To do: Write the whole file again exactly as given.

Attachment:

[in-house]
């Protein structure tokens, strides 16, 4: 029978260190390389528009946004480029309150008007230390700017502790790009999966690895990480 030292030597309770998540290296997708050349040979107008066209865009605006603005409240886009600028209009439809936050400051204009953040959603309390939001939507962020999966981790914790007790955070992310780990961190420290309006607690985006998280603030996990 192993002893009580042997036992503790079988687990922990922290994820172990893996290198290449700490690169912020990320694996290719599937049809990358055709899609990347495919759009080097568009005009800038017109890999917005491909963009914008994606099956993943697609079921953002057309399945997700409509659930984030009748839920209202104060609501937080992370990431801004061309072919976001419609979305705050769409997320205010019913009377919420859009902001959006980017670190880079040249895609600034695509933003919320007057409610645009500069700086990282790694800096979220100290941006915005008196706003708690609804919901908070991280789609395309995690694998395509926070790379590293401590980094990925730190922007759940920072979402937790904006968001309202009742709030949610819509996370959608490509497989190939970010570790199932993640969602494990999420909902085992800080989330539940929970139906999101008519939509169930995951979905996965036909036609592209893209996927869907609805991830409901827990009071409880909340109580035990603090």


[in-house]
């Protein structure tokens, strides 16, 4: 029978260190390389528009946004480029309150008007230390700017502790790009999966690895990480 030292030597309770998540290296997708050349040979107008066209865009605006603005409240886009600028209009439809936050400051204009953040959603309390939001939507962020999966981790914790007790955070992310780990961190420290309006607690985006998280603030996990 192993002893009580042997036992503790079988687990922990922290994820172990893996290198290449700490690169912020990320694996290719599937049809990358055709899609990347495919759009080097568009005009800038017109890999917005491909963009914008994606099956993943697609079921953002057309399945997700409509659930984030009748839920209202104060609501937080992370990431801004061309072919976001419609979305705050769409997320205010019913009377919420859009902001959006980017670190880079040249895609600034695509933003919320007057409610645009500069700086990282790694800096979220100290941006915005008196706003708690609804919901908070991280789609395309995690694998395509926070790379590293401590980094990925730190922007759940920072979402937790904006968001309202009742709030949610819509996370959608490509497989190939970010570790199932993640969602494990999420909902085992800080989330539940929970139906999101008519939509169930995951979905996965036909036609592209893209996927869907609805991830409901827990009071409880909340109580035990603090």